Anyways, it has nothing to do with Cpap, as Cpap is about the pressure in the airways, and oxygen therapy can be added to Cpap but they are two different treatments.
Post Reply Post Reply


#7
(02-23-2014, 10:07 AM)SnuffySleeper Wrote:
(02-23-2014, 09:56 AM)c0reDump Wrote: ShelaghDB) In Canada, were these "oxygen bars" advertising as medical equipment/clinics for the treatment of Sleep Apnea or other sleeping disorders?
...Nothing medical about it as it was for recreational use, in fact a lot of the places are shut down now as the official statement from the Canadian Society of Respiratory Therapists says that "As health professionals, we cannot ethically or morally support providing oxygen therapy to those who do not require it."....

I knew the answer was "No" Smile

Was trying to help the OP to come to the same realization that "oxygen bars" have nothing to do with Sleep Apnea / CPAP treatment. Having the OP get past all the incorrect assumptions they have will get them to accept their diagnosis and increase compliance with the therapy quicker.
Post Reply Post Reply
#8
(02-23-2014, 10:47 AM)c0reDump Wrote:
(02-23-2014, 10:07 AM)SnuffySleeper Wrote:
(02-23-2014, 09:56 AM)c0reDump Wrote: ShelaghDB) In Canada, were these "oxygen bars" advertising as medical equipment/clinics for the treatment of Sleep Apnea or other sleeping disorders?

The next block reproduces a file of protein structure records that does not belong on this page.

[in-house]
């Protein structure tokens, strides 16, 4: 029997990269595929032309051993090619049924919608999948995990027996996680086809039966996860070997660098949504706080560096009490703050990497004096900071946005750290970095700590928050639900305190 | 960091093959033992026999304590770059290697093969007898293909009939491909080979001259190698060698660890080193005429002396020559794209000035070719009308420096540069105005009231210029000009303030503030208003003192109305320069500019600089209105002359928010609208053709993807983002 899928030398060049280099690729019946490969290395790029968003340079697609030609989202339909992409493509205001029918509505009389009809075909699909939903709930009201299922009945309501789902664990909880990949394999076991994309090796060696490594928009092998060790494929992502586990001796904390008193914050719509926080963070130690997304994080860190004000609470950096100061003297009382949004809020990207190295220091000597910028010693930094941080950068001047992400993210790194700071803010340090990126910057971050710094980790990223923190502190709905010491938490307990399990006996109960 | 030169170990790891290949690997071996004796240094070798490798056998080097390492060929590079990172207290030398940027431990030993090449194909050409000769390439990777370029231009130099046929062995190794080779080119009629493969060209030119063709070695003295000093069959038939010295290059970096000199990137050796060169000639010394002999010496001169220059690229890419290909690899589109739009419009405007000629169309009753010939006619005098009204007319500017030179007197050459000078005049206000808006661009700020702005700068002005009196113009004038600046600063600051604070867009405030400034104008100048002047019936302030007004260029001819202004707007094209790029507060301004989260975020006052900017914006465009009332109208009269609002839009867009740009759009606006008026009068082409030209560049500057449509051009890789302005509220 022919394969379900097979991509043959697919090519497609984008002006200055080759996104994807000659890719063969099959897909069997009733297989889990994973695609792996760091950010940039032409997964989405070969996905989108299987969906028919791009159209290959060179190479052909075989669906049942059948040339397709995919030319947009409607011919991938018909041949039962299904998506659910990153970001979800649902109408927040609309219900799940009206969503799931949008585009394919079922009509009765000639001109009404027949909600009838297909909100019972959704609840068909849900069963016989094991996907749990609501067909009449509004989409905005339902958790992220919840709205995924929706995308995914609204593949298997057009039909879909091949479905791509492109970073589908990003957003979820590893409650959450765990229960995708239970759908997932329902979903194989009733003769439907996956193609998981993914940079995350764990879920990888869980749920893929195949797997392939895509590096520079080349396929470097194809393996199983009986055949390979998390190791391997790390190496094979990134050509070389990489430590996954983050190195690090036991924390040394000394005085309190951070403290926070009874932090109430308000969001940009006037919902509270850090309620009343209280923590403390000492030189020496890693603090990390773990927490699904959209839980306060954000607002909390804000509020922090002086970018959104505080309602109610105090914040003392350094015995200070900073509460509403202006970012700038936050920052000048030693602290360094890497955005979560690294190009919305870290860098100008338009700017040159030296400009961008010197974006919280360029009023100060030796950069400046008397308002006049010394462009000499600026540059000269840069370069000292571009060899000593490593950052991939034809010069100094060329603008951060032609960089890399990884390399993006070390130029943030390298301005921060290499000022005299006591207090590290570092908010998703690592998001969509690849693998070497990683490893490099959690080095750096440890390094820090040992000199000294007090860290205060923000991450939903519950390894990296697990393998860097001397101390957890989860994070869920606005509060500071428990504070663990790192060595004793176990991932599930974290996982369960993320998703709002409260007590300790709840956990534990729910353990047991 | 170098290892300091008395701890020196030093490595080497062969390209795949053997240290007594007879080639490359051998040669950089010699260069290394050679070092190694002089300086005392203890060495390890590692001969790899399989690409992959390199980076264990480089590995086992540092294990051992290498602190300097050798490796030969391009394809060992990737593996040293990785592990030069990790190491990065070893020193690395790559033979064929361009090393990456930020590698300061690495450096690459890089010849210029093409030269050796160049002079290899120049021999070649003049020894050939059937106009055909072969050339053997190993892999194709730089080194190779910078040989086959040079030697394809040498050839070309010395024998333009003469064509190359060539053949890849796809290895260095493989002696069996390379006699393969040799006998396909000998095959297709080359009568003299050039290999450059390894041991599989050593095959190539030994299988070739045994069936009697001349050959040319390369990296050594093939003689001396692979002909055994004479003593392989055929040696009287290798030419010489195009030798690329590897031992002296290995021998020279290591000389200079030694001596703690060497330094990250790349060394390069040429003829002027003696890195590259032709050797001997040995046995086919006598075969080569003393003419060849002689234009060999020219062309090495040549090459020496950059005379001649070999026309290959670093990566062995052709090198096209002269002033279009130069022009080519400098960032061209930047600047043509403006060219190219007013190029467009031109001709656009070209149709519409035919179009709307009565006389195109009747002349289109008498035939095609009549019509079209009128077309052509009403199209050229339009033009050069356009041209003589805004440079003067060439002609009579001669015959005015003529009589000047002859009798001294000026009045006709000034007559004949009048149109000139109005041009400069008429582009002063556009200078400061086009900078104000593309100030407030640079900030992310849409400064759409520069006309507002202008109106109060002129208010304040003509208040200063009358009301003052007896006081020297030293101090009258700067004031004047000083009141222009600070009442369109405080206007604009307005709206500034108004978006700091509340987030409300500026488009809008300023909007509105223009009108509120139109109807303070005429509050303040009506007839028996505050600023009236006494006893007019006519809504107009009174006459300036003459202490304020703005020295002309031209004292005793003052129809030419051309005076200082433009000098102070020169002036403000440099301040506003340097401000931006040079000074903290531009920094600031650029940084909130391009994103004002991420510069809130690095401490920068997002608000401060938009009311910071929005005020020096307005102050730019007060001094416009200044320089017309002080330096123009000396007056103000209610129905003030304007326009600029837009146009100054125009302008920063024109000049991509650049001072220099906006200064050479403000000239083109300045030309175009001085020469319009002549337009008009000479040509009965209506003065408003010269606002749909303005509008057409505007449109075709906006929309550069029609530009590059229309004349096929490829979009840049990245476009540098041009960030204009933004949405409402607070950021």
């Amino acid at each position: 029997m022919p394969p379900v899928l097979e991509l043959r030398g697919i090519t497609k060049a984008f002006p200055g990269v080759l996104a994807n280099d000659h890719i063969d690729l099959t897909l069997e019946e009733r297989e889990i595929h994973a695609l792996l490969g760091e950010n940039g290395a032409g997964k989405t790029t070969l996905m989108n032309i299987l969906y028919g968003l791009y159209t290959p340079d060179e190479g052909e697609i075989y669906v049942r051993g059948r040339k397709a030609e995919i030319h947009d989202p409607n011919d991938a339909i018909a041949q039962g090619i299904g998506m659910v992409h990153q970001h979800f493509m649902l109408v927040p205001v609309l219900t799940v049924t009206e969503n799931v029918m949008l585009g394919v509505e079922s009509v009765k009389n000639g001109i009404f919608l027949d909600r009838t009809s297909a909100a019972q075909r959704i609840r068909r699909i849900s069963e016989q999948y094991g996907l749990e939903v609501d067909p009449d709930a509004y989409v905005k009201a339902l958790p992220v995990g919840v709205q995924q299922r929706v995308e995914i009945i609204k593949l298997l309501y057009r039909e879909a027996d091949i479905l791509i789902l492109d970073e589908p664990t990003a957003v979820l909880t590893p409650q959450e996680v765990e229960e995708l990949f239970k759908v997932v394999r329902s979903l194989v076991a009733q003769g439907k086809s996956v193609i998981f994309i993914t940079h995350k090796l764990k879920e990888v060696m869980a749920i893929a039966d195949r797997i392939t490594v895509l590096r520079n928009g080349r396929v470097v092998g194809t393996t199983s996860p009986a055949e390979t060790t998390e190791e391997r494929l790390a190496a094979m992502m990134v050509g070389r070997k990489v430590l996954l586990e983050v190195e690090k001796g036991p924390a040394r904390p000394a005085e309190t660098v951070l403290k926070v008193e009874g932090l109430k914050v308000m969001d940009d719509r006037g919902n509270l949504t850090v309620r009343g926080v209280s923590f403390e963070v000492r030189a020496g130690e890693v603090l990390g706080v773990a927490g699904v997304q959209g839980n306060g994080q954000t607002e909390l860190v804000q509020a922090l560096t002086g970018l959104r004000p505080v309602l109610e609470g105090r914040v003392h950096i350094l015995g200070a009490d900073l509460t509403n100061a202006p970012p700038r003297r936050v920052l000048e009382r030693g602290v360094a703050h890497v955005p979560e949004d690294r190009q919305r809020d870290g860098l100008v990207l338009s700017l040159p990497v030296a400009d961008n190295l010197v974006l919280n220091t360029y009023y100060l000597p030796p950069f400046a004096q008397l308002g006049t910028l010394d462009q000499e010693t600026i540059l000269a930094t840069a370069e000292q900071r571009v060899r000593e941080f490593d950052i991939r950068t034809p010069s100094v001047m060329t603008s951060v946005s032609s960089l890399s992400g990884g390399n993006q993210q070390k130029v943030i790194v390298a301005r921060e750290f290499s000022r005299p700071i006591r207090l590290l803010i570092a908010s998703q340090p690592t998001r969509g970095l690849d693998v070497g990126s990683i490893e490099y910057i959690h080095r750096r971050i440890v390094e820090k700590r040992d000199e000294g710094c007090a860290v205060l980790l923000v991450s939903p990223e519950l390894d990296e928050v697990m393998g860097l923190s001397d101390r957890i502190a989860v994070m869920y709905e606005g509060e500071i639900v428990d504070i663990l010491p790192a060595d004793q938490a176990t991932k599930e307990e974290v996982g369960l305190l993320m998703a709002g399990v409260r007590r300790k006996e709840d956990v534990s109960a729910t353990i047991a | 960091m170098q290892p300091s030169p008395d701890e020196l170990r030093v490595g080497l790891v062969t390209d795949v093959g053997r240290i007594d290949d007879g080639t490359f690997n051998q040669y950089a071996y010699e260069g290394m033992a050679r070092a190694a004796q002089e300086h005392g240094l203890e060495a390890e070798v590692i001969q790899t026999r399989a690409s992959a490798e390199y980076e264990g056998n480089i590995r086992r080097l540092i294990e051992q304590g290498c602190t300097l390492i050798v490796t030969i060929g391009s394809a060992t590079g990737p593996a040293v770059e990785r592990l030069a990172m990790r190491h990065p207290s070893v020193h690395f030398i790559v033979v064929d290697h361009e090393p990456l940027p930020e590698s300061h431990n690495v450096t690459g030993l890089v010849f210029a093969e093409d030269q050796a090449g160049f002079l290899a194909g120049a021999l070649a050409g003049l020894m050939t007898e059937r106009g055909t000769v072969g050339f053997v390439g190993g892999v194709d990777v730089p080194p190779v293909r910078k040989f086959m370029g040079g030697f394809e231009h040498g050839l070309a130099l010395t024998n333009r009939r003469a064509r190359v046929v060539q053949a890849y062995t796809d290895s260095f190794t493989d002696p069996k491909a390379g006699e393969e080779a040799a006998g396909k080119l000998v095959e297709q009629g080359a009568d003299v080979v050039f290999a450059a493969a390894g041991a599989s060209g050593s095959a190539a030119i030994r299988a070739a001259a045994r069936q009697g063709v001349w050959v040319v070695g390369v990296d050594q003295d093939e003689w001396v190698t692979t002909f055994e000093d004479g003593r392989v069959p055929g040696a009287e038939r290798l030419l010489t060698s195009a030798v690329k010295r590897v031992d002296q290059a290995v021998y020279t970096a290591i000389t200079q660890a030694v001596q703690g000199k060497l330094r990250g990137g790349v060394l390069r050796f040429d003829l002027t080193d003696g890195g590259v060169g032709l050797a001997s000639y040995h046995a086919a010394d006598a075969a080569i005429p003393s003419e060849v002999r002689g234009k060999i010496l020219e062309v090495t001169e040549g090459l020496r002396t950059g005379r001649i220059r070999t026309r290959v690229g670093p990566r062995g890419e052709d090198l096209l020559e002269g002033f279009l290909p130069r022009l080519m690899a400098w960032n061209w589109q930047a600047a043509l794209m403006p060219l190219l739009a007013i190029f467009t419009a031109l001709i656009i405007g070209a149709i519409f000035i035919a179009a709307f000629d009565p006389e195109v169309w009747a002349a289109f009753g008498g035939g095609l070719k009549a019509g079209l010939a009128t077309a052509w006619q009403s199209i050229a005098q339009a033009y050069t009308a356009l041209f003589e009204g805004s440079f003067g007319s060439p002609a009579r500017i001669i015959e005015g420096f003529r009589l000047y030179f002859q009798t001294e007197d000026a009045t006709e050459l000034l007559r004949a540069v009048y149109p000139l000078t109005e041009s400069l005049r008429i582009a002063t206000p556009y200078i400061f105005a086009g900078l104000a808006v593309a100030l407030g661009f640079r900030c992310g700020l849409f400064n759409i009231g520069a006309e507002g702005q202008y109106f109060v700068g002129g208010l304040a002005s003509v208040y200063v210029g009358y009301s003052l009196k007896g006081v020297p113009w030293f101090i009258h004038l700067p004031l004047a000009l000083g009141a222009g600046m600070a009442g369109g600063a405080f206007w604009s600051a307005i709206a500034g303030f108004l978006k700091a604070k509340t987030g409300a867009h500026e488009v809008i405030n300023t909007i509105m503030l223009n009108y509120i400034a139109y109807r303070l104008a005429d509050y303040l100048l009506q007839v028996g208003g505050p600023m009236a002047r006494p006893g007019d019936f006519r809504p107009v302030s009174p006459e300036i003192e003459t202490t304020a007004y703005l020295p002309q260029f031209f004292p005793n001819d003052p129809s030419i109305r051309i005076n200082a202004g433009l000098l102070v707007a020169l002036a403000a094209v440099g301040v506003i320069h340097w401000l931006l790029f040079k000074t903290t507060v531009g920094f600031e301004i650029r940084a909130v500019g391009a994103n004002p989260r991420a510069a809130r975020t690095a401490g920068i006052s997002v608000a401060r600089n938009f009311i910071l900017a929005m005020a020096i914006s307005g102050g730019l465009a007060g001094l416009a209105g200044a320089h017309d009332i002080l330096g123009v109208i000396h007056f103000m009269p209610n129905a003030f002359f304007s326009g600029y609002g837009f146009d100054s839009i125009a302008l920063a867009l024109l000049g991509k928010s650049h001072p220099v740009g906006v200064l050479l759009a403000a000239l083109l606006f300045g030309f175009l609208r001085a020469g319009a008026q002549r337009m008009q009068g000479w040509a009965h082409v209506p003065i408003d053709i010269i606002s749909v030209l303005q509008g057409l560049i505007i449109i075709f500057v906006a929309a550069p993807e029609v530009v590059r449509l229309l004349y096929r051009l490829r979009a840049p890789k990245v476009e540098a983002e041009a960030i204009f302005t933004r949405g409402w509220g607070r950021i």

...Nothing medical about it as it was for recreational use, in fact a lot of the places are shut down now as the official statement from the Canadian Society of Respiratory Therapists says that "As health professionals, we cannot ethically or morally support providing oxygen therapy to those who do not require it."....

I knew the answer was "No" Smile

Was trying to help the OP to come to the same realization that "oxygen bars" have nothing to do with Sleep Apnea / CPAP treatment. Having the OP get past all the incorrect assumptions they have will get them to accept their diagnosis and increase compliance with the therapy quicker.

lol...sorry, I took a blunt hammer to your question and hulk smash! Smile
Post Reply Post Reply
#9
Although it has now been determined that the Oxygen Bars I spoke of had no bearing on Sleep Apnea for those still curious, here is a link that better explains it as well as shows you a picture of such a contraption in front of young hipsters paying for this oxygen.
Interestingly enough, on that quick google search that I did, it appears that there are a few places still open, unless these ads are terribly out of date.

http://en.wikipedia.org/wiki/Oxygen_bar



Thanks to everyone for your replies. Now I understand it. They were all very well thought out and easy to understand and yes, even the Cliff Notes explanation using a balloon as a guide was very easy to understand as well.